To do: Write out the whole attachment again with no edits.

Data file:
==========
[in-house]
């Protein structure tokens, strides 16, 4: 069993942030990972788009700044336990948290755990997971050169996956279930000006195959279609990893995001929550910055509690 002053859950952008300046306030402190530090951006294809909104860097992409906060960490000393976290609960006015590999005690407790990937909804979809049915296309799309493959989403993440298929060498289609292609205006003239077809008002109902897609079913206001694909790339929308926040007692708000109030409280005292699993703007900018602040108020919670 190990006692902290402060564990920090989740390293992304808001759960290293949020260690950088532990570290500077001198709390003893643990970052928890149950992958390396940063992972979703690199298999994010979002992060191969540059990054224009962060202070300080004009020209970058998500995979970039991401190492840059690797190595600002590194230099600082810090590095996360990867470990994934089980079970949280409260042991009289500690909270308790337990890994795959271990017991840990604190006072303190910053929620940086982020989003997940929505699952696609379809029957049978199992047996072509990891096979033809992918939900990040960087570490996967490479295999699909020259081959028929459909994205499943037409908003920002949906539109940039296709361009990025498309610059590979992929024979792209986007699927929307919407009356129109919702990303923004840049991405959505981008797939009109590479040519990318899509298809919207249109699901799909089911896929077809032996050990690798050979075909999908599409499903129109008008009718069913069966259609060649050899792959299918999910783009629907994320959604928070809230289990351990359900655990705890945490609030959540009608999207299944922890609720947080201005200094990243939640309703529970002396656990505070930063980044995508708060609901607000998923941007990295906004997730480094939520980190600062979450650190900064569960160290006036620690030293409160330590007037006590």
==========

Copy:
[in-house]
């Protein structure tokens, strides 16, 4: 069993942030990972788009700044336990948290755990997971050169996956279930000006195959279609990893995001929550910055509690 002053859950952008300046306030402190530090951006294809909104860097992409906060960490000393976290609960006015590999005690407790990937909804979809049915296309799309493959989403993440298929060498289609292609205006003239077809008002109902897609079913206001694909790339929308926040007692708000109030409280005292699993703007900018602040108020919670 190990006692902290402060564990920090989740390293992304808001759960290293949020260690950088532990570290500077001198709390003893643990970052928890149950992958390396940063992972979703690199298999994010979002992060191969540059990054224009962060202070300080004009020209970058998500995979970039991401190492840059690797190595600002590194230099600082810090590095996360990867470990994934089980079970949280409260042991009289500690909270308790337990890994795959271990017991840990604190006072303190910053929620940086982020989003997940929505699952696609379809029957049978199992047996072509990891096979033809992918939900990040960087570490996967490479295999699909020259081959028929459909994205499943037409908003920002949906539109940039296709361009990025498309610059590979992929024979792209986007699927929307919407009356129109919702990303923004840049991405959505981008797939009109590479040519990318899509298809919207249109699901799909089911896929077809032996050990690798050979075909999908599409499903129109008008009718069913069966259609060649050899792959299918999910783009629907994320959604928070809230289990351990359900655990705890945490609030959540009608999207299944922890609720947080201005200094990243939640309703529970002396656990505070930063980044995508708060609901607000998923941007990295906004997730480094939520980190600062979450650190900064569960160290006036620690030293409160330590007037006590």